Length 430mm, wingspan 480mm

£10.99
Stock Locations

Will be ordered - delivery as soon as possible.
(Product Ref 82543)
This kit is designed for you to build a traditionally constructed, rubber-powered, free-flight model of a 1917 Triplane of No.1  Squadron RNAS. This is a simple but striking scheme, but you can decide to do your own favourite or more complicated scheme if you wish as there are many triplane schemes to choose from. The No.1 Squadron RNAS (latterly 201 Squadron RAF) flew Triplanes between December 1916 and December 1917 over the Western Front before being belatedly re-equipped with Sopwith Camels.
Construction of the model from this kit uses the traditional method of ‘stick and tissue’, that consists of a built up balsa wood skeleton (framework), covered with a tissue skin. The balsa frameworks are built over a plan that is printed at the exact scale of the model, which is in essence a real engineering drawing.
Power is provided by rubber strip motor that is wound up before flight. Free flight means just that – once the model is launched, it is on its own. It must follow a predetermined flight path established when the model is initially adjusted for flight or ‘trimmed’.  This type of traditional building technique and flying requires a degree of patience and skill, but is extremely rewarding.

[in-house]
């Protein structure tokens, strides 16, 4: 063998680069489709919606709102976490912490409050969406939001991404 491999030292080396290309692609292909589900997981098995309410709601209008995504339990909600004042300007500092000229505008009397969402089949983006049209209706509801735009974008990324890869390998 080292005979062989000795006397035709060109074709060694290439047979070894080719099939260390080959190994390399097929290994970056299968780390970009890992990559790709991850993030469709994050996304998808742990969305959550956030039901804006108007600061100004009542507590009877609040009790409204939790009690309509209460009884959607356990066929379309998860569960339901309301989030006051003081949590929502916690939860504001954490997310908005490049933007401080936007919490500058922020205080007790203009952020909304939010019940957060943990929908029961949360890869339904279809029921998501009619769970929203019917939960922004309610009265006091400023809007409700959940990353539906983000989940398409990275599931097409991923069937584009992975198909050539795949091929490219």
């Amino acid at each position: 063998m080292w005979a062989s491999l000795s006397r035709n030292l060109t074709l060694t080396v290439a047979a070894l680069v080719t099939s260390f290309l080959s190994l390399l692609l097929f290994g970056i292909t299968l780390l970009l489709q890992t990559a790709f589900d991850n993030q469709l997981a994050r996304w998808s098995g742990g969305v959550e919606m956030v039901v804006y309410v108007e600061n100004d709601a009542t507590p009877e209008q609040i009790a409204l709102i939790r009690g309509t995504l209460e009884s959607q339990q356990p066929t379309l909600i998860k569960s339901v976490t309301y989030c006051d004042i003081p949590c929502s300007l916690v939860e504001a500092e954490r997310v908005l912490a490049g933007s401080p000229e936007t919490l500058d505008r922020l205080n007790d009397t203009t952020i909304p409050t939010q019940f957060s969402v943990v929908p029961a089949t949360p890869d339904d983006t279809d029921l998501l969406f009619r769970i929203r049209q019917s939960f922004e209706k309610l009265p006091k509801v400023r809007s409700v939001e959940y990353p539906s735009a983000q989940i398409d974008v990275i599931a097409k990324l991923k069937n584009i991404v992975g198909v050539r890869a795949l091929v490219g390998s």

The Sopwith Triplane is just one of a series of kits designed and manufactured by the Vintage Model Company. Aeromodelling was very popular from the 1950s until the 1980s and following a decline and the loss of UK manufacturers such as FROG, KeilKraft and Veron, a revival is now underway. The advent of modern technology such as laser cutting of parts and the growth of the internet giving access to information on the skills and techniques required to successfully build and fly these models, means new enthusiasts are discovering the joys of aeromodelling every day.
Typically for a small model and in the spirit of the traditional kits, profiles are simplified and adjusted from the original and a relatively large propeller is used. This is done so that the model is light and stable enough to fly on its own, is simple in construction and can work with the rubber motor. These adjustments have been done with care and sensitivity so that the shape and spirit of the original aircraft is preserved as much as possible. Also in the spirit of the traditional kits, additional items required to build the model are things that can be found in the kitchen drawer or are easily available on the high street.